Home 603Seminar in the Anthropology of Power


Week 2 Vincent, Focault, Marx

Week 3 Vincent II

Week 4 Kertzer-Anderson

Week 4 Essay 1

Week 5 Kertzer

Week 6 Anderson

Week 7 Scott

Week 8 Vincent III

Week 9 Said

Week 10 Crehan

Week 10 Essay 2

Week 11 Vincent IV

Week 12 Vincent IVb

Week 14 Swartz

Week 14 Mohanty Analytic Summary

Resource Links

 Victoria Kline
Anthropology 583: Politics and Power
Instr: Dr. Ramona Pérez
October 13, 2005

Week 7: James Scott: Weapons of the Weak

Chapter 3: The Landscape of Resistance In Weapons of the Weak by James Scott

Village peasants no longer have control over their daily lives or production. That has given way to state control and modification in the way people run their daily lives. The state needs revenue on which to survive, therefore small peasant holdings that do no more that supply the residents’ subsistence are of no consequence to the state. They have no power. Only those who can retain land become the power holders. They must control enough land to produce (through the control of excess labor) surplus for the state. Maybe this we should keep in mind when we talk about the US. Women with dependent children cannot produce excess for donation to the state machine.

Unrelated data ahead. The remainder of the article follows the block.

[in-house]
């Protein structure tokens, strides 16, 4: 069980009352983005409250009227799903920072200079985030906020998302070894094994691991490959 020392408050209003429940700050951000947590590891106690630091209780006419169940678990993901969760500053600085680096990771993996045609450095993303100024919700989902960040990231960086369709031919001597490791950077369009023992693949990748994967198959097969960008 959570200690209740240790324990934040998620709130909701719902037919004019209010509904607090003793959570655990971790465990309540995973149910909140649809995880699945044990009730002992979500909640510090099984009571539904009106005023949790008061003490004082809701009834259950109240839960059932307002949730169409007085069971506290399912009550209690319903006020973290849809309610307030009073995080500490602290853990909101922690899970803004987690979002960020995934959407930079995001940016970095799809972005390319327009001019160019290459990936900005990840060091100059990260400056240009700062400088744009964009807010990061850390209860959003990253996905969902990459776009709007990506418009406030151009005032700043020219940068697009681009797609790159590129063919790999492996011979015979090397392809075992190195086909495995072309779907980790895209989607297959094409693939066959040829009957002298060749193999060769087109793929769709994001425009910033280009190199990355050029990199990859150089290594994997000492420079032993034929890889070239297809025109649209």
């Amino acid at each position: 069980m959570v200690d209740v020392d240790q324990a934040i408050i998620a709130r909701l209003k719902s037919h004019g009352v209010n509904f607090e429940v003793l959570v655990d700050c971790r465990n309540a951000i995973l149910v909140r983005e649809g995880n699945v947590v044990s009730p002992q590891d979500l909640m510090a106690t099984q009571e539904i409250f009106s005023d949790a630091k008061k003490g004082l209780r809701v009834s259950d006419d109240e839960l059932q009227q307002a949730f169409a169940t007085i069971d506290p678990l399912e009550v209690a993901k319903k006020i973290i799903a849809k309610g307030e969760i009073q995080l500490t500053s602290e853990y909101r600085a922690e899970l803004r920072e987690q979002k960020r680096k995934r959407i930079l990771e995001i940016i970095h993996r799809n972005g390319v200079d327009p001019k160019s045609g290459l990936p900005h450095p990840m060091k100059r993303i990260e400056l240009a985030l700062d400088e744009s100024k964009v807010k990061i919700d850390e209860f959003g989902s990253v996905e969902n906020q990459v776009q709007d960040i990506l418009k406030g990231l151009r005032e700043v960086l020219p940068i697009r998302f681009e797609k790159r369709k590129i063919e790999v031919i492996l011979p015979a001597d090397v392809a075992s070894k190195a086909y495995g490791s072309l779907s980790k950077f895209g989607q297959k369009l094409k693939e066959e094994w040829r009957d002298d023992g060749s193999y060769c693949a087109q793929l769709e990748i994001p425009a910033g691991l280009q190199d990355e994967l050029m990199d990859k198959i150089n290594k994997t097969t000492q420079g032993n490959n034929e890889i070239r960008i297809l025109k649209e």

Thought: I keep hearing about passive resistance. That this resistance is in response to normal working conditions and normal production expected by an employer. I would like to posit that normal working conditions continue to inflate, and the expected amount of product demanded by an employer of an employee has increased the more the capitalist system has expanded globally.

What is left are exhausted employees who have had all production squeezed out of them for less and less return on their time and input. Foot dragging may be because of pure exhaustion or just plain annoyance at the escalated requirements of the workforce. More often, people try to rise to the occasion, believe it is their duty to do what is asked, even if the demands get more and more extensive and the reward less and less. They work more, get paid less, then the state demands more of a portion of their pay.